¼ cup neutral oil such as avocado or grapeseed
½ cup vanilla non-dairy yogurt
2 vegan eggs
¼ cup non-dairy milk
½ tbsp baking powder
1 tsp vanilla
½ tsp salt
1. Preheat oven to 350 degrees.
2. Mix dry ingredients together in a mixing bowl, then add wet ingredients; pour into donut pan and bake until golden, about 20 minutes. Let cool before removing from pan.
Prep Time: 10 minutes
- 1 ½ cups powdered sugar
- 2 tbsp maple syrup
- ¼ cup vegan butter, melted
- 2 tbsp non-dairy creamer
- 1 cup coconut shreds, tossed with bacon marinade and baked
1. In a mixing bowl, combine powdered sugar, melted butter, maple syrup and creamer. Add more creamer if needed to create a texture thin enough to glaze the donuts.
2. Dip each donut into glaze, then place over a cooling rack.
3. Top donuts with a scant 2 tbsp coconut bacon each. Press lightly if needed to ensure that as the glaze firms up the bacon stays put.
This one is so simple, we’re skipping a formal recipe because we trust that you don’t need one! A bacon, lettuce and tomato sandwich requires little beyond those ingredients; it’s even better if you add some plant-based mayo or mustard to your bread — you can even top with avocado if you want to up your game. We recommend using rice paper to make your bacon, because it yields the crispiest, firmest result of all the options, but you can of course pick any base.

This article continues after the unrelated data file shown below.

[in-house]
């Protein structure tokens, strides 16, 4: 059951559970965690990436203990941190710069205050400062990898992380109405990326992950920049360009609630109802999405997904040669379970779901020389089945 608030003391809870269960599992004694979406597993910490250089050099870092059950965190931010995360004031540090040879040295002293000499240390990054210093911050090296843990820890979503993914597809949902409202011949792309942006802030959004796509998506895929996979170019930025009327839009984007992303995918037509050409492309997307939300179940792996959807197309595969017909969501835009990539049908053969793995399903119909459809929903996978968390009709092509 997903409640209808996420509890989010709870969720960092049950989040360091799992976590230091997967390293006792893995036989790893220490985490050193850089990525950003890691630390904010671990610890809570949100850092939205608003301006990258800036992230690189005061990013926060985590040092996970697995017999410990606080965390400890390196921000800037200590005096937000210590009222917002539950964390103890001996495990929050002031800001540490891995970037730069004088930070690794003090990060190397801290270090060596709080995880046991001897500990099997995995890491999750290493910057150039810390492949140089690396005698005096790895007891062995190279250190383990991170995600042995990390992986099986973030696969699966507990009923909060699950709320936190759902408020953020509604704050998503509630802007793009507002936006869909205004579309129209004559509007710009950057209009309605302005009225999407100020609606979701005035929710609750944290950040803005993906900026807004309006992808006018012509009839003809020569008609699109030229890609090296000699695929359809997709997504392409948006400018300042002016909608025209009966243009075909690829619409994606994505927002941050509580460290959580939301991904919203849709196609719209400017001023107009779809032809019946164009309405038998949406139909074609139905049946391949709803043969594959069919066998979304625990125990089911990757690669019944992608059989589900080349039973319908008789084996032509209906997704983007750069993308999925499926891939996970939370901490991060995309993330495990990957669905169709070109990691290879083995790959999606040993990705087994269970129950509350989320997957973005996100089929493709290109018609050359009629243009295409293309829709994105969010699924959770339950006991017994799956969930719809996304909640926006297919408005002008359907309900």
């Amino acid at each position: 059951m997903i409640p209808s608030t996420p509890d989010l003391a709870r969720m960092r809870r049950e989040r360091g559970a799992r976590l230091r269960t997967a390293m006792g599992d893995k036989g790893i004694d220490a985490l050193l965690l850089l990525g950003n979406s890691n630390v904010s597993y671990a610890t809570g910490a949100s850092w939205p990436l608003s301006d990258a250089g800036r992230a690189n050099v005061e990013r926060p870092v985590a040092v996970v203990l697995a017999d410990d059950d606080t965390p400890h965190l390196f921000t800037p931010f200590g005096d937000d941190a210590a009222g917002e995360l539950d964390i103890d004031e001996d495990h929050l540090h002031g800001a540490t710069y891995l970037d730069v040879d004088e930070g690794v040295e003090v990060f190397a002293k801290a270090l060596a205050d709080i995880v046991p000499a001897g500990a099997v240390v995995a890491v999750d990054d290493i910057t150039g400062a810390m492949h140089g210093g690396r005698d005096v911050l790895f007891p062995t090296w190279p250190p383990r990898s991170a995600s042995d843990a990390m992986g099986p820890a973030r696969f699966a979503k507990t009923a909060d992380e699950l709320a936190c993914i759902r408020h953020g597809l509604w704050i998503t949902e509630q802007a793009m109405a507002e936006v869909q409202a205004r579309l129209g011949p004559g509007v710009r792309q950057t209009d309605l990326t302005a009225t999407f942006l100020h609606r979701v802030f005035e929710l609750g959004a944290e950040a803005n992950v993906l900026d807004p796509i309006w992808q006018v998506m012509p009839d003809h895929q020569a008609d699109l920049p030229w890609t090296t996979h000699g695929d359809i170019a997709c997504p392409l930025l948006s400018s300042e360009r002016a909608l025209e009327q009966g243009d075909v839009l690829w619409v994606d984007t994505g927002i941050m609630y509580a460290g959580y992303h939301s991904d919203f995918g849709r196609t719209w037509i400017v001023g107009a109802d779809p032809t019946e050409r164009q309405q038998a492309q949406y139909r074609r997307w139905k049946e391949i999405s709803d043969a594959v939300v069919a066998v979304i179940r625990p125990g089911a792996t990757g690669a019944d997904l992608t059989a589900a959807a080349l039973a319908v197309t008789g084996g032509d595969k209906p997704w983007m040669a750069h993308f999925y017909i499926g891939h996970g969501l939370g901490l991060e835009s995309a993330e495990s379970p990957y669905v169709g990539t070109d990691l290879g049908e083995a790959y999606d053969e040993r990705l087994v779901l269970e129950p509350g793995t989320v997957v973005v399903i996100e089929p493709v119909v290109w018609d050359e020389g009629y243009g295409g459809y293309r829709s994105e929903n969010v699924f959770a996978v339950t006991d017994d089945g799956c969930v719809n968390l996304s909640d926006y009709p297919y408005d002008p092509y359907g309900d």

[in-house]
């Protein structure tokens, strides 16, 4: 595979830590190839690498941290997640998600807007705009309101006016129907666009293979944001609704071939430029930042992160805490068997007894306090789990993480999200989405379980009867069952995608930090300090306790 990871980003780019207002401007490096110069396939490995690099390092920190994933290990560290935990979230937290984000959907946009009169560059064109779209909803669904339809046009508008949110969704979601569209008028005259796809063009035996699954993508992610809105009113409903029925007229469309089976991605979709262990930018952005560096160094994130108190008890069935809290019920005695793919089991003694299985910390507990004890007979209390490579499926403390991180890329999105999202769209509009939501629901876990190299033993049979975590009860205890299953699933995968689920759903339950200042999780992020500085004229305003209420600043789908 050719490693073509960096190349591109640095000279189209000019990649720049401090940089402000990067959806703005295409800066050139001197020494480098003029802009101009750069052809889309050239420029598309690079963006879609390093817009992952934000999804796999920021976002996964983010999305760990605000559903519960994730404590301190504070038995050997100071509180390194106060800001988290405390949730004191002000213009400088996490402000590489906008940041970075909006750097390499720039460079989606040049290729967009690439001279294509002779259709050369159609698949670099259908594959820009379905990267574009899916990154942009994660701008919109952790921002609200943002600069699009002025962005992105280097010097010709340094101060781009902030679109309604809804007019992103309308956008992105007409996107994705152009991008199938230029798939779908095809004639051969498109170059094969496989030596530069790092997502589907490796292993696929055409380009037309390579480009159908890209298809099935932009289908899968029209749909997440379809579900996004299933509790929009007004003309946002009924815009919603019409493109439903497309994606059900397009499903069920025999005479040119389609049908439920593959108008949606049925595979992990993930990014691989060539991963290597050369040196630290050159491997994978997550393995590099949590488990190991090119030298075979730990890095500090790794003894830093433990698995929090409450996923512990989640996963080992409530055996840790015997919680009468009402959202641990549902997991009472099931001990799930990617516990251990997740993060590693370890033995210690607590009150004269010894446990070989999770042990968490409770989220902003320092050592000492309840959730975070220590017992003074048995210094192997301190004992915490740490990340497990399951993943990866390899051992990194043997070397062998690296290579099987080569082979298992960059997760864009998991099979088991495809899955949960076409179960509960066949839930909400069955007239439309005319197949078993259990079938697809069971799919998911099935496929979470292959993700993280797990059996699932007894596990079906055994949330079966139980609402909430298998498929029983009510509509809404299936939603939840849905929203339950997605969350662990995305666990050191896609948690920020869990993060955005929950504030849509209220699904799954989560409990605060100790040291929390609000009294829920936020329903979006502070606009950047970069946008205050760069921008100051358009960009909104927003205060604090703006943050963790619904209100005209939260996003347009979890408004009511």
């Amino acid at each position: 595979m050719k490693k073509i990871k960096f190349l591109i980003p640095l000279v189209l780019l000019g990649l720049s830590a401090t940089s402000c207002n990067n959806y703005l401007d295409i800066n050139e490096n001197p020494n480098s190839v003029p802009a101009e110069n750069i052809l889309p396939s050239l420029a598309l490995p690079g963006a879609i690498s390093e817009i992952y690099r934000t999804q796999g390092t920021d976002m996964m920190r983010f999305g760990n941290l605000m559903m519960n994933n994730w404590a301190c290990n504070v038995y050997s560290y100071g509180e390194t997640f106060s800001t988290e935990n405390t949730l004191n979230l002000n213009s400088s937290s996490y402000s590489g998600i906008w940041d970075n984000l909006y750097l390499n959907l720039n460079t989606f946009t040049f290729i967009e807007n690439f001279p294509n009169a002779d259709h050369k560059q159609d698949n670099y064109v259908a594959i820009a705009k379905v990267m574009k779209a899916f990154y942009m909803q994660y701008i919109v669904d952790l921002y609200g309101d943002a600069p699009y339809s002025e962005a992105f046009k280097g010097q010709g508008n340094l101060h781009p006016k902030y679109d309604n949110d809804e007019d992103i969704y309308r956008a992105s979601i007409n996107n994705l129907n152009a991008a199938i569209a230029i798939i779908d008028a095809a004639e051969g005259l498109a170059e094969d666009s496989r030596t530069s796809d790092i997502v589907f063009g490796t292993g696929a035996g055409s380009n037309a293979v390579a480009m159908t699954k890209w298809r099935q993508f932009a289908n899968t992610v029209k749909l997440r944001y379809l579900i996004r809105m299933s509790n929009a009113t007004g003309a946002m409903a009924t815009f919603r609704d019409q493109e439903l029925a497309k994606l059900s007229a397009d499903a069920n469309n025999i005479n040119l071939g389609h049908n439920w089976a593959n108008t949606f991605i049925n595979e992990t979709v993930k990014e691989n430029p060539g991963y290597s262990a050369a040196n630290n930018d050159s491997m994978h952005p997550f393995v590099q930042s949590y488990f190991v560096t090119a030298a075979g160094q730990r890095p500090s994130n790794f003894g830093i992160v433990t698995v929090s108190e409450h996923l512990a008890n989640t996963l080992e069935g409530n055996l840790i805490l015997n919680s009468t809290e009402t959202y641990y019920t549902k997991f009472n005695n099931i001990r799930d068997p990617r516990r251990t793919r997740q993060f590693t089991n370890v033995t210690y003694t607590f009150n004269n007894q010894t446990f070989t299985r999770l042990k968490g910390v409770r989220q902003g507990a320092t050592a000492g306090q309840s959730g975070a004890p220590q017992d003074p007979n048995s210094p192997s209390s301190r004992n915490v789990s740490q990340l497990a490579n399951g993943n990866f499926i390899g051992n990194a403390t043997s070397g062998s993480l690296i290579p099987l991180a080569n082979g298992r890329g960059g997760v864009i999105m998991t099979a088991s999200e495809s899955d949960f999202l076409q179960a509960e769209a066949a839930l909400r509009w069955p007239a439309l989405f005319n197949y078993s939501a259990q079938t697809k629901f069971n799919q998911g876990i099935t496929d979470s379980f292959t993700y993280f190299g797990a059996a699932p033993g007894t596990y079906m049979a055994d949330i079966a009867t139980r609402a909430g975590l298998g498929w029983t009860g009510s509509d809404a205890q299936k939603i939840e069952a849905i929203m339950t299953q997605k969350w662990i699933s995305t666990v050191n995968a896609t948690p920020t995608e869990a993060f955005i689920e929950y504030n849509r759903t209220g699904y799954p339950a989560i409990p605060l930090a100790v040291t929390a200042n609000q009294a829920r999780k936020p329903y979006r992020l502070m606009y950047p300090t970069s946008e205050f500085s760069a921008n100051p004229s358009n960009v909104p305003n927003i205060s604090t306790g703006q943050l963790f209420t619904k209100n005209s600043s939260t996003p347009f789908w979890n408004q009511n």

Smoky Mac & Cheese
Is it possible to have too many versions of mac and cheese? We don’t think so! In the past, we brought you a jalapeno popper take on the classic dish. This time, we’re going full-on comfort food status with a bacon-laden version. For the cheeze sauce, we revamped a previous recipe with some additional ingredients; mashed sweet potato will enhance the sweetness found in the bacon (while also offering fab health benefits like added fiber, beta-carotene and vitamin B). There’s no obligation to add extra bacon on top, but there’s also no going wrong with it, so we definitely encourage it! It is made of zucchini, after all.
Prep Time: 30 minutes active; 1 hour inactive
- 1 lb macaroni or other small pasta shape
- 1 batch vegan cheeze sauce (recipe follows)
- 1 cup zucchini bacon, diced or minced
1. Cook pasta according to package directions.
2. In cooking pot or a large mixing bowl, combine pasta, sauce, and ¾ cup bacon.
3. To serve, scoop into a bowl and sprinkle an additional 1-2 tbsp bacon on top.
- 1 cup raw cashews, soaked for one hour or more and rinsed (yield approx 1.5 cups soaked)
- 1 cup cooked (steamed or boiled) peeled sweet potato
- ¼ cup nutritional yeast
- ½ tbsp yellow or white miso paste
- 2 tbsp tamari sauce, soy sauce, or liquid aminos
- 3 tbsp lemon juice
- 1 ½ tbsp yellow mustard
- 1 tsp turmeric powder
- 1 ½ tsp smoked paprika
- 1 tsp salt
- 1 tsp maple syrup
- 1 small pinch cayenne, optional
- 1 cup water
Blend all ingredients until smooth.